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A Vincentian View: The Guardian

by | Nov 10, 2021 | Formation, Reflections

One of the first prayers that many of us learn as children is that for our guardian angel.  Most Christian adults memorized it long ago and find it firmly lodged in our minds.

Angel of God, my guardian dear, to whom God’s love commits me here, ever this day (or night) be at my side, to light, to guard, to rule and guide.  AMEN.

Our parents taught us this prayer not to make us think that someone was watching us, but that someone was watching over us.  As scary as the darkness of a night or the fear of being alone might be, one could always rely on our guardian angel to have us protected and accompanied.  For many of us, it gave courage and hope in difficult circumstances.  We could rely on this guardian companion.

I like the term “guardian.”  It has an association with St. Joseph.  Frequently he receives the title “Guardian of the Lord” and “Guardian of the Holy Family.”  I suspect that St. Joseph would have welcomed the description.

This term is embedded in Psalm 121—one of the Song of Ascents (120-134).  As people gathered and began their journey to the Holy City, Jerusalem, they would pray these songs along the way.  The Holy Family would have joined in this trek numerous times.  I hear St. Joseph pondering this image as he walked:

I raise my eyes toward the mountains.

From whence shall come my help?

2          My help comes from the LORD,

the maker of heaven and earth.

3          He will not allow your foot to slip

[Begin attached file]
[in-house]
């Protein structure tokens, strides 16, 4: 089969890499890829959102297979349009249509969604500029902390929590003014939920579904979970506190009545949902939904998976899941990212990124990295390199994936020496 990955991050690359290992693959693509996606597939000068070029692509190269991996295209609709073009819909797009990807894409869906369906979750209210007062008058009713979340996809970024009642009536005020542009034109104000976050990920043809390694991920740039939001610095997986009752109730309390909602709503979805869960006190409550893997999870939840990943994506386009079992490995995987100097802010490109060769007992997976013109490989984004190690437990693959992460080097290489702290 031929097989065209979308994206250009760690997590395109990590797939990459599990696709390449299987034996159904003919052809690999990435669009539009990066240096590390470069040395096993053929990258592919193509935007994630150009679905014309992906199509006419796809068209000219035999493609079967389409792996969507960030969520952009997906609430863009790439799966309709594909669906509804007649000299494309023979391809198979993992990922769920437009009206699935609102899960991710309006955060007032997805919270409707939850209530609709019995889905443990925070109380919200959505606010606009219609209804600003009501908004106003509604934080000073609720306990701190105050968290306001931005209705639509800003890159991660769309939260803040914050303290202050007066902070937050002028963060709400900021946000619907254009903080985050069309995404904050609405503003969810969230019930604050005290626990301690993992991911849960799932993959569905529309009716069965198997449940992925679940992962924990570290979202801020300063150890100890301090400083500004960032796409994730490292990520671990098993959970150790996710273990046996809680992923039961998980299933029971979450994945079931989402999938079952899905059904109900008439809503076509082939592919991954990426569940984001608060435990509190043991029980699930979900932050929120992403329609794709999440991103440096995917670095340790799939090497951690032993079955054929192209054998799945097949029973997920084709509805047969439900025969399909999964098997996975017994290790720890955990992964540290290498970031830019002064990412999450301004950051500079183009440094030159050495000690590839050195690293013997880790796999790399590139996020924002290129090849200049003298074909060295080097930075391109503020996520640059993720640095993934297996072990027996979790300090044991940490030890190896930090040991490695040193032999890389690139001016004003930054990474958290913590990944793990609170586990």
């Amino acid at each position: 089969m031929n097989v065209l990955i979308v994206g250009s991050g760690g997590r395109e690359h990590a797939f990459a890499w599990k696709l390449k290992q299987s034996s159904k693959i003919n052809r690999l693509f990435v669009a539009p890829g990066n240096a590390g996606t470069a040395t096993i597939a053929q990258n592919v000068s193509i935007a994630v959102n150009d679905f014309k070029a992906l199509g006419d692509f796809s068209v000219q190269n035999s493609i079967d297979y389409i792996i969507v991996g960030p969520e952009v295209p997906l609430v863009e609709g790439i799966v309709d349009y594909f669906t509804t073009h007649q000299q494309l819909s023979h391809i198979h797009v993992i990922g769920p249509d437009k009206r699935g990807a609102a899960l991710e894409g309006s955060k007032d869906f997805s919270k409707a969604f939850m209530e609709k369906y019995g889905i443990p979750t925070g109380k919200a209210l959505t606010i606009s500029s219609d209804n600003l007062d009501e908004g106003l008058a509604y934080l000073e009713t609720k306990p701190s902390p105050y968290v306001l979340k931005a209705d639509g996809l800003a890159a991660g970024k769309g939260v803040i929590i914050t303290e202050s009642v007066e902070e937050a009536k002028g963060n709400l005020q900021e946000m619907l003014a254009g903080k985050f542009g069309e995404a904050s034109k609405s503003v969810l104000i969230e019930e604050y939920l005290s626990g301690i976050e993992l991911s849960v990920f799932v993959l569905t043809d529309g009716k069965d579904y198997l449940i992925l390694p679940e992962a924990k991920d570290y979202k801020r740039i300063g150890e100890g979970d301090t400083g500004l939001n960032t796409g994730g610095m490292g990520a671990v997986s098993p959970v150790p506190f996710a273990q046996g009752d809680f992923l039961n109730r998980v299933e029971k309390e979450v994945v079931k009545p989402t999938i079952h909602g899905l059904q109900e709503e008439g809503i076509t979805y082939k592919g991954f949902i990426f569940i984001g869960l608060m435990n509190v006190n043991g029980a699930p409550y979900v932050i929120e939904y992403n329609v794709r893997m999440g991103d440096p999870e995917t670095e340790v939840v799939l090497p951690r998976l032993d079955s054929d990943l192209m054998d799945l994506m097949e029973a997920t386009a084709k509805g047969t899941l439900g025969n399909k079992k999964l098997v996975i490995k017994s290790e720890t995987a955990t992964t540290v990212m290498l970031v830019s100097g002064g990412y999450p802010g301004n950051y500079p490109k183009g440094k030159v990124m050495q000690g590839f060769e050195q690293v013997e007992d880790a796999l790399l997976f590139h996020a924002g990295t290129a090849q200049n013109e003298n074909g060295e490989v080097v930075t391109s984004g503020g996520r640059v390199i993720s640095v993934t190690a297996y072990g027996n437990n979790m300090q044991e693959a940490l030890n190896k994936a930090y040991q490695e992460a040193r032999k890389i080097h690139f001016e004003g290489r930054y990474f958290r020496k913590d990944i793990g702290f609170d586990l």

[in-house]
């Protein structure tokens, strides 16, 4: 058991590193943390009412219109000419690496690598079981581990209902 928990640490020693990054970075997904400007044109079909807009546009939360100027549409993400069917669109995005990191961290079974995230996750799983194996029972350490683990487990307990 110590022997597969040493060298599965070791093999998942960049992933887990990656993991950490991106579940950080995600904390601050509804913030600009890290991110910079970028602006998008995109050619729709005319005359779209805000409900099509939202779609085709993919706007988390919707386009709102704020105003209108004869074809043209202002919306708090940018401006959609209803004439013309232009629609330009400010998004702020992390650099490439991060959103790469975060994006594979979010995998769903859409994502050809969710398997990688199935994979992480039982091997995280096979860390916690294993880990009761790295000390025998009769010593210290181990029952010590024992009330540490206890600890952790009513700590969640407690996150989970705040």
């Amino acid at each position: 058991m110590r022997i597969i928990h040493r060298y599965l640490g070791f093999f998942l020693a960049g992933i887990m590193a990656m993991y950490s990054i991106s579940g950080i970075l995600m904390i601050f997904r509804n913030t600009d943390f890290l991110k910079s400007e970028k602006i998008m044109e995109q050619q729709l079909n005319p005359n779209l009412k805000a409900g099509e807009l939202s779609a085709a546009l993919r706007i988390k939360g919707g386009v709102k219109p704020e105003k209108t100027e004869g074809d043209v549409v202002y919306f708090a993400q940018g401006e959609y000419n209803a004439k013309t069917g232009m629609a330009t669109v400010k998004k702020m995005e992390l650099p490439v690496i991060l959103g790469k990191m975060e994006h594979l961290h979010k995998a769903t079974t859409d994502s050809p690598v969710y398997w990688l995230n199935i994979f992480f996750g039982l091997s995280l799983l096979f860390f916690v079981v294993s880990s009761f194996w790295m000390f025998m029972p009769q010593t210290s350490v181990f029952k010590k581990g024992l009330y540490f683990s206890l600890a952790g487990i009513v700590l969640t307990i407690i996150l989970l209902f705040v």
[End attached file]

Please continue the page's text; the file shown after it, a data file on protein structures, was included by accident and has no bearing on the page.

or your guardian to sleep.

4          Behold, the guardian of Israel

never slumbers nor sleeps.

5          The LORD is your guardian;

the LORD is your shade

at your right hand.

6          By day the sun will not strike you,

nor the moon by night.

7          The LORD will guard you from all evil;

he will guard your soul.

8          The LORD will guard your coming and going

both now and forever.

 Could Joseph have imagined himself as the Lord’s instrument in this context?  The angel of the Lord had instructed him to take Mary, his wife, and the child that she carried, into his home (Mt 1:20, 24).  Pope John Paul II titled his apostolic exhortation on Joseph “Redemptoris Custos” (1989)—“Guardian of the Redeemer”—and explained:

[The incarnation] is precisely the mystery in which Joseph of Nazareth “shared” like no other human being except Mary, the Mother of the Incarnate Word. He shared in it with her; he was involved in the same salvific event; he was the guardian of the same love . . . (RC, 1)

And again:

Joseph was in his day the lawful and natural guardian, head and defender of the Holy Family.  (RC, 28)

Psalm 121 holds up the Lord as the guardian of Israel and its people.  One can see how Joseph embraces that role in relation to Jesus and Mary.  Always attentive to the challenges that might confront his wife and child, Joseph stood guard.  Can you imagine Mary and the child after the birth in Bethlehem.  Both mother and child would be exhausted, and we can imagine Joseph standing by and guarding them with the love of a father and spouse.  His presence made their rest possible and comfortable.  One can characterize him as an angel.

In the decree Paternas vices (May 1, 2013)—by which Pope Francis places the name of Joseph in the Eucharistic Prayers II, III, and IV—we read:

“[St. Joseph] stands as an exemplary model of the kindness and humility that the Christian faith raises to a great destiny, and demonstrates the ordinary and simple virtues necessary for men to be good and genuine followers of Christ. Through these virtues, this Just man, caring most lovingly for the Mother of God and happily dedicating himself to the upbringing of Jesus Christ, was placed as guardian over God the Father’s most precious treasures.”

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